To be skilled at “mindfulness” is to be less distracted by our thoughts and stories, and more focused on being present with the experiences upon which we generate our PICTURES of “reality”. The fundamental reality is really just the connection we have with our senses—sights, sounds, smells, tastes, tactile, and visceral (internal to the body) perceptions. Mindfulness is little more than tuning into our here-and-now experiences, purposefully and without judging whether they are good or bad. Mindfulness can be as simple as focusing close attention to sensations while doing daily tasks such eating, showering, driving, or even breathing. Of course there also exist more formal meditation practices, ones that require more practice and patience—these include working toward choice-less (or undirected) awareness and universal compassion.
All of these mindfulness approaches allow us to step back from our conceptual, planning, reviewing mindset, the one so bent on anticipating and avoiding dangers. When we view this part of our brain as useful but not the conveyor of “truth,” we can start to recognize the calm reality obscured by our “monkey mind”— we can find that space between the thoughts, feelings and even sensations. In turn, we can recognize that “self” is not the sum of that life played out in the pictures, but more basically, the ever-changing perceiver that builds sensations into thoughts and feelings and eventually concepts and plans and self-reflection. Thus, as a person, we might fail at a task, but that does not reflect anything about the inherent value of the underlying “self” who is caught up in playing the day-to-day game of life. We just tend to forget, identifying with the “self” in the doing world—the avatar we have generated to play “the game”.
In a mindful state, feeling sad is an experience that moves across our awareness, but requires no changing or panicking or obsessing about what we did wrong to experience this emotion or how broken we are. Like every feeling, if we don’t try pushing it away (making it “stickier,” since the laws of physics in terms of thoughts don’t work the same as in the real world—just try making yourself NOT think about a pink elephant), it will come and go, since all thoughts and emotions are transitory. We simply cannot hold a thought or feeling forever, although our “doing” mind, in an attempt to “solve” the feeling, can prompt rumination that continually brings back the uncomfortable thought or feeling.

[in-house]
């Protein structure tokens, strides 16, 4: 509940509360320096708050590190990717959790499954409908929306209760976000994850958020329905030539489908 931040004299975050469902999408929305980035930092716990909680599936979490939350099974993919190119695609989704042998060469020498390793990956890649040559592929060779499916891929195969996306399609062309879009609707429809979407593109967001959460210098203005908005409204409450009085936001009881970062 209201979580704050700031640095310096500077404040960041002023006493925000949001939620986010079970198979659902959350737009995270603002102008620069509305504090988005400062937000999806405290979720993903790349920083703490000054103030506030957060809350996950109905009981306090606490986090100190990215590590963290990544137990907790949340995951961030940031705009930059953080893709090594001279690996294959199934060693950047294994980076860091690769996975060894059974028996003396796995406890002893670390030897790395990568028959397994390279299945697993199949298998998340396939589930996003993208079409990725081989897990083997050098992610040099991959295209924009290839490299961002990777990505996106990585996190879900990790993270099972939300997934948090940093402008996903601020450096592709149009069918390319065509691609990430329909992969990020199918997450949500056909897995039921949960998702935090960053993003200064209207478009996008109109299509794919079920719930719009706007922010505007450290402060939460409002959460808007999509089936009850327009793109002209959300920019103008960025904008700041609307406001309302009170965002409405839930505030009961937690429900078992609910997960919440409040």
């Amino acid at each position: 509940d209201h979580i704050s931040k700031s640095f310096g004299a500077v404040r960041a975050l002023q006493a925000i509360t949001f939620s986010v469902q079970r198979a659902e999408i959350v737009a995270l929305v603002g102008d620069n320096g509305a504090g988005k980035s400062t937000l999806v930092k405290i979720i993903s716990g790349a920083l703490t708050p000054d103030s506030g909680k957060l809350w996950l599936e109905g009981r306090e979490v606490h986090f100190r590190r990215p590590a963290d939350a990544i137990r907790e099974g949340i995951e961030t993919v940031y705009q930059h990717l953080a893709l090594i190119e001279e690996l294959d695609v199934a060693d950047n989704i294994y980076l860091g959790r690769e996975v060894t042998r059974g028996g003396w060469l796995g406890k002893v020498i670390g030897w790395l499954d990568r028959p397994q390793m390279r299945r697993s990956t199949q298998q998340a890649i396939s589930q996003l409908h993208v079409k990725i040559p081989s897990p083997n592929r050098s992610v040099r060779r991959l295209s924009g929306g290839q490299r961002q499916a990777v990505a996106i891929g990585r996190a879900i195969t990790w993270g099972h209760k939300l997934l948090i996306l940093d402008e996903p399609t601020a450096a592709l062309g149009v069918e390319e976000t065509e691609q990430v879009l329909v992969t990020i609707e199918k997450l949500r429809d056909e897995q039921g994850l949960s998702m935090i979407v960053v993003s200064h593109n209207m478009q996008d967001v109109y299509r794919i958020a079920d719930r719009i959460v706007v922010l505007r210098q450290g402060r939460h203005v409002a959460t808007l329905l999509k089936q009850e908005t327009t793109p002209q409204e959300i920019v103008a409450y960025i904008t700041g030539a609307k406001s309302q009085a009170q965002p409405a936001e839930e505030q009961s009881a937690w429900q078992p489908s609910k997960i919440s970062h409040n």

Thus, mindfulness can increase our tolerance and resilience when it comes to difficult emotions and thoughts. It turns out that this can be farther reaching and more effective than trying to modify, avoid, or eliminate the feelings themselves (as the latter strategies are often the basis of psychological disorders themselves). Also, mindfulness is about being more tuned into life and experiences, even the hard ones, since we will be able to tolerate them and not compound them with over thinking.
It takes practice and guidance to help develop the skills of mindfulness and to find ways to implement them in the hectic world that is always tripping the “doing” response. There are several good books and CDs or MP3s that can provide more information—I would especially recommend Jon Kabat-Zinn’s books and CDs, as well as the Mindfulness-Based Stress Reduction and Mindfulness-Based Cognitive Therapy programs that are informed by his work. Also, Rick Hanson writes very informatively and accessibly about the interface between mindfulness practices and brain function, tapping into the new research on neuroplasiticy and ways to change how your brain works. While these approaches can be learned and practiced on their own, many people find it useful to establish a more structured way approach, such as a therapy setting or meditation group/retreat, where instruction can be more personalized and follow more likely.
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